Why are genetically identical individuals different? Ask your mum!

Does the age of a mother influence the traits and characteristics of her progeny, and how? A team of scientists at the Centre for Genomic Regulation (CRG) in Barcelona have addressed these questions by studying tiny, genetically identical C. elegans worms. "Our lab has long been interested ... more

Mapping chemicals in the skin

Reducing animal experiments with chemical imaging

A new method of examining the skin can reduce the number of animal experiments while providing new opportunities to develop pharmaceuticals and cosmetics. Chemical imaging allows all layers of the skin to be seen and the presence of virtually any substance in any part of the skin to be meas ... more

Bioremediation fungus yields its secrets

Gene transfer from bacteria – and the corresponding stress!

Thanks to genes acquired from bacteria, a fungus can degrade an environmentally harmful hydrocarbon - and comes under considerable stress in the process. These remarkable research findings, which were published recently, were obtained by a group from the University of Natural Resources and ... more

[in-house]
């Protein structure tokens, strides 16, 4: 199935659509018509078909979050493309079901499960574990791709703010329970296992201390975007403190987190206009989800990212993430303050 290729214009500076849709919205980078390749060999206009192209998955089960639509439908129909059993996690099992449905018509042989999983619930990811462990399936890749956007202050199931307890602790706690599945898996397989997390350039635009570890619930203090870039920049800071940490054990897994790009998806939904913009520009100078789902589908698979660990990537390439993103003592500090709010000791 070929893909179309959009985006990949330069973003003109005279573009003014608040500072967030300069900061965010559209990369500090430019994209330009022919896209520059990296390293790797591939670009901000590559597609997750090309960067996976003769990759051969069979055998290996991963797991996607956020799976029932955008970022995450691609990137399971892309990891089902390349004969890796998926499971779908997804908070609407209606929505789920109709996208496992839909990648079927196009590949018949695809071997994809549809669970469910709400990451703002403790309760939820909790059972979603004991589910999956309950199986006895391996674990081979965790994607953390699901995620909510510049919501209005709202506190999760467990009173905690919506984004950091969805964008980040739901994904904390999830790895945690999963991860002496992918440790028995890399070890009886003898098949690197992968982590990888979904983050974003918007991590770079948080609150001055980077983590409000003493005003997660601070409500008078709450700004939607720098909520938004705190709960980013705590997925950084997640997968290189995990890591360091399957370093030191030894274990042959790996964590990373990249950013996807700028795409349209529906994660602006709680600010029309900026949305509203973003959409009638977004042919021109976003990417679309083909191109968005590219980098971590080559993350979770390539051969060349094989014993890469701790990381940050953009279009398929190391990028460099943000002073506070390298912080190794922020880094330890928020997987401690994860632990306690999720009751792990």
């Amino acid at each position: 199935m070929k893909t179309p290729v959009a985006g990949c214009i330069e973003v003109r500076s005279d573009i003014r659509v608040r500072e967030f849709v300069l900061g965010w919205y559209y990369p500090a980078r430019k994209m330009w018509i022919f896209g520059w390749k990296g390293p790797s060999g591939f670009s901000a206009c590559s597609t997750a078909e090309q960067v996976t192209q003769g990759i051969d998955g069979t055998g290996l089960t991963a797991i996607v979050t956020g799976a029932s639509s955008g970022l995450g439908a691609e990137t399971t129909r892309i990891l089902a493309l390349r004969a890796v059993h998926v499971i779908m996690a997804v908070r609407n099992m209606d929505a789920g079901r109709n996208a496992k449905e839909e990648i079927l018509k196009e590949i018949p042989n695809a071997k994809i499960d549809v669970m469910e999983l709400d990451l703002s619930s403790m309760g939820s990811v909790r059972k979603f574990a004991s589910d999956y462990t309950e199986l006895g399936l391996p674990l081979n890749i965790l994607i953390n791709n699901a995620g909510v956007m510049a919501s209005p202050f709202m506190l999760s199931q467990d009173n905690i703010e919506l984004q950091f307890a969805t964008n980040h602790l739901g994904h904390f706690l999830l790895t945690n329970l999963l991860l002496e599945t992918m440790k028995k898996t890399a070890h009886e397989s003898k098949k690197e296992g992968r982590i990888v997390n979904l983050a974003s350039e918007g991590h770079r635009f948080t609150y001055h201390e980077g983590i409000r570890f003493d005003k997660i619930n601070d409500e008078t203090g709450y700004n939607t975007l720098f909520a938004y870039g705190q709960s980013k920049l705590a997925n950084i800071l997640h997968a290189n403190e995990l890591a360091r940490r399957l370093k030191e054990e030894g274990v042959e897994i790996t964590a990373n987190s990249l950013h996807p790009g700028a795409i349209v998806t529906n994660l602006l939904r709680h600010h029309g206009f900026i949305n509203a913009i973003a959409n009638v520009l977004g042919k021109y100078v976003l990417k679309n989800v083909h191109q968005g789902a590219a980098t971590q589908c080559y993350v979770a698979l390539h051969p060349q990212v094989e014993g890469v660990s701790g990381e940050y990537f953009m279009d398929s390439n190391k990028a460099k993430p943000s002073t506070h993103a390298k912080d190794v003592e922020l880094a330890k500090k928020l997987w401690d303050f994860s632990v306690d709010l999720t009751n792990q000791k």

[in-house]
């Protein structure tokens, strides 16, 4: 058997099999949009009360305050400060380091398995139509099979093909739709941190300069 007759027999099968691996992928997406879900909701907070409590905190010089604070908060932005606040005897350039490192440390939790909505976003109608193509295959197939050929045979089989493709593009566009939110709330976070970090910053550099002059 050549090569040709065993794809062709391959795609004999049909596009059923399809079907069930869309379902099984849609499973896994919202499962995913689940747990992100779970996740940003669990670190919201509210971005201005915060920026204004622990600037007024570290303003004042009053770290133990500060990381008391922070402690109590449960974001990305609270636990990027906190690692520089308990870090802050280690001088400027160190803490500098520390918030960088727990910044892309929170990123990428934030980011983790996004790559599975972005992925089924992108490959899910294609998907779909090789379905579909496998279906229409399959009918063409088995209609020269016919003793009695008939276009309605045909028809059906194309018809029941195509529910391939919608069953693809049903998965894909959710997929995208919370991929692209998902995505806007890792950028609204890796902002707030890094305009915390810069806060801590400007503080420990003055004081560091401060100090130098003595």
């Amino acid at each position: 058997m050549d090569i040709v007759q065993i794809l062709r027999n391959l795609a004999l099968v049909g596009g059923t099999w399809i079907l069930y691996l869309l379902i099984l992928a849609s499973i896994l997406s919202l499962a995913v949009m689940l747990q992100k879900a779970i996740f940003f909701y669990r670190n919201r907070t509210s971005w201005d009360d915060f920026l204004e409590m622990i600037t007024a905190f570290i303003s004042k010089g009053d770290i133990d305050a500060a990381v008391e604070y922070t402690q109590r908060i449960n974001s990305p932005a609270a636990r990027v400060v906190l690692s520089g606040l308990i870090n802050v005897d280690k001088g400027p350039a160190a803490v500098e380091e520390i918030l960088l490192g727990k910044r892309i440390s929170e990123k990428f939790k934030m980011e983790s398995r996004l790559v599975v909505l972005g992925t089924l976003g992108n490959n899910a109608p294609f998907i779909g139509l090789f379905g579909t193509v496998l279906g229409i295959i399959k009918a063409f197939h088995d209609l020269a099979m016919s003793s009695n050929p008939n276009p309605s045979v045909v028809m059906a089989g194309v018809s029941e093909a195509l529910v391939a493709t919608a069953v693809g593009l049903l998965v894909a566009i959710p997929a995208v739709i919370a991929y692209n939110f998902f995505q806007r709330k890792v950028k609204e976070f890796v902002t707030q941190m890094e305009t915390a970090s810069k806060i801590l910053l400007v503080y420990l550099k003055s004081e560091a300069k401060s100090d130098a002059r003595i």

Cells bulge to squeeze through barriers

Invasive cells deploy a trick to break through tissues and spread to other parts of the body, researchers report. In a new study, 3-D time-lapse imaging of cellular "break-ins" in the transparent worm C. elegans reveals a fleeting, yet key structure in action. A single protrusion bulges out ... more

All news on bioanalytics

Searching for the CRISPR Swiss-army knife

Scientists at the University of Copenhagen, led by the Spanish Professor Guillermo Montoya, are investigating the molecular features of different molecular scissors of the CRISPR-Cas system to shed light on the so-called 'Swiss-army knives' of genome editing. Montoya's research group has vi ... more

Do not try CRISPR at home

Urgent warning from FDA

Gene therapy is the administration of genetic material to modify or manipulate the expression of a gene product or to alter the biological properties of living cells for therapeutic use. Gene therapies offer the potential to treat diseases or conditions for which no or few treatments exist. ... more

Production of protein pharmaceuticals with yeast

It took several years, but a research team headed by Professor Jens Nielsen at Chalmers University of Technology has finally succeeded in mapping out the complex metabolism of yeast cells. The breakthrough, recently published in an article in Nature Communications, means a huge step forward ... more

The world's smallest Mona Lisa

In 2006, Caltech's Paul Rothemund (BS '94)—now research professor of bioengineering, computing and mathematical sciences, and computation and neural systems—developed a method to fold a long strand of DNA into a prescribed shape. The technique, dubbed DNA origami, enabled scientists to crea ... more